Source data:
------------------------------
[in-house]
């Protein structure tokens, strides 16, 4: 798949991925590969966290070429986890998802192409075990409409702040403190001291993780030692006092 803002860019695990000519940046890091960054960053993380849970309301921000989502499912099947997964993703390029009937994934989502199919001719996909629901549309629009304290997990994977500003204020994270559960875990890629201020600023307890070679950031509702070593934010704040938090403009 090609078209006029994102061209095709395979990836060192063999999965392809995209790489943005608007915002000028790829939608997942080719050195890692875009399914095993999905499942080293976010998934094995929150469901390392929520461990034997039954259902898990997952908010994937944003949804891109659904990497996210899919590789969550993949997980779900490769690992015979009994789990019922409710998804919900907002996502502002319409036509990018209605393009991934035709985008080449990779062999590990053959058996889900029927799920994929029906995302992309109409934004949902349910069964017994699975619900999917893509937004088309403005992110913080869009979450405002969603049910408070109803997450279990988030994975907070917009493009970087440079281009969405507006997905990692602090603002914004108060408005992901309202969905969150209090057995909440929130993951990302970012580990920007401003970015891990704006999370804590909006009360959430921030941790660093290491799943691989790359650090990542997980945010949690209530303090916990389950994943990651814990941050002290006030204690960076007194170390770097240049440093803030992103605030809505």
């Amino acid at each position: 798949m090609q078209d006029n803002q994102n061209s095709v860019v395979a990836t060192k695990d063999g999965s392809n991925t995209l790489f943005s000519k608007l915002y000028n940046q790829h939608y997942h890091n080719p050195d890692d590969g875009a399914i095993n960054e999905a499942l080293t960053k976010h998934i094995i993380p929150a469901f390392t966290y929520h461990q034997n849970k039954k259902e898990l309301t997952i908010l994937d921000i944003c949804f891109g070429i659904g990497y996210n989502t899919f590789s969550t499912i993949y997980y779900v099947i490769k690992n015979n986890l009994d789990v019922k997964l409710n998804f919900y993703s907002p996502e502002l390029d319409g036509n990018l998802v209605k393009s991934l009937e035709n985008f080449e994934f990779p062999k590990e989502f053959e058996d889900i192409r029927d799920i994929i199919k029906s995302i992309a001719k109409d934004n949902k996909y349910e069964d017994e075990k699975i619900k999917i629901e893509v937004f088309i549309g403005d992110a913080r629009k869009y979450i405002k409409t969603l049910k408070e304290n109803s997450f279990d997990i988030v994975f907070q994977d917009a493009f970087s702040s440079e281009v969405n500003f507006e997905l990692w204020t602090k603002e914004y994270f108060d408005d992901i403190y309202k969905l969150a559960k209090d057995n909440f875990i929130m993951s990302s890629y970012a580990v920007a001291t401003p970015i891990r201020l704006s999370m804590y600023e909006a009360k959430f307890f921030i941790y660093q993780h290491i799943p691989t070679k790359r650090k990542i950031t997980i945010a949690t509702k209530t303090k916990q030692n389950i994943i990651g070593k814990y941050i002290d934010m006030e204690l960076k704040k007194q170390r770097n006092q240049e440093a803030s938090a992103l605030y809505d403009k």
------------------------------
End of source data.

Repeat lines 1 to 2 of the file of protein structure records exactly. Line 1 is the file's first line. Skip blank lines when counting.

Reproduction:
[in-house]
């Protein structure tokens, strides 16, 4: 798949991925590969966290070429986890998802192409075990409409702040403190001291993780030692006092 803002860019695990000519940046890091960054960053993380849970309301921000989502499912099947997964993703390029009937994934989502199919001719996909629901549309629009304290997990994977500003204020994270559960875990890629201020600023307890070679950031509702070593934010704040938090403009 090609078209006029994102061209095709395979990836060192063999999965392809995209790489943005608007915002000028790829939608997942080719050195890692875009399914095993999905499942080293976010998934094995929150469901390392929520461990034997039954259902898990997952908010994937944003949804891109659904990497996210899919590789969550993949997980779900490769690992015979009994789990019922409710998804919900907002996502502002319409036509990018209605393009991934035709985008080449990779062999590990053959058996889900029927799920994929029906995302992309109409934004949902349910069964017994699975619900999917893509937004088309403005992110913080869009979450405002969603049910408070109803997450279990988030994975907070917009493009970087440079281009969405507006997905990692602090603002914004108060408005992901309202969905969150209090057995909440929130993951990302970012580990920007401003970015891990704006999370804590909006009360959430921030941790660093290491799943691989790359650090990542997980945010949690209530303090916990389950994943990651814990941050002290006030204690960076007194170390770097240049440093803030992103605030809505």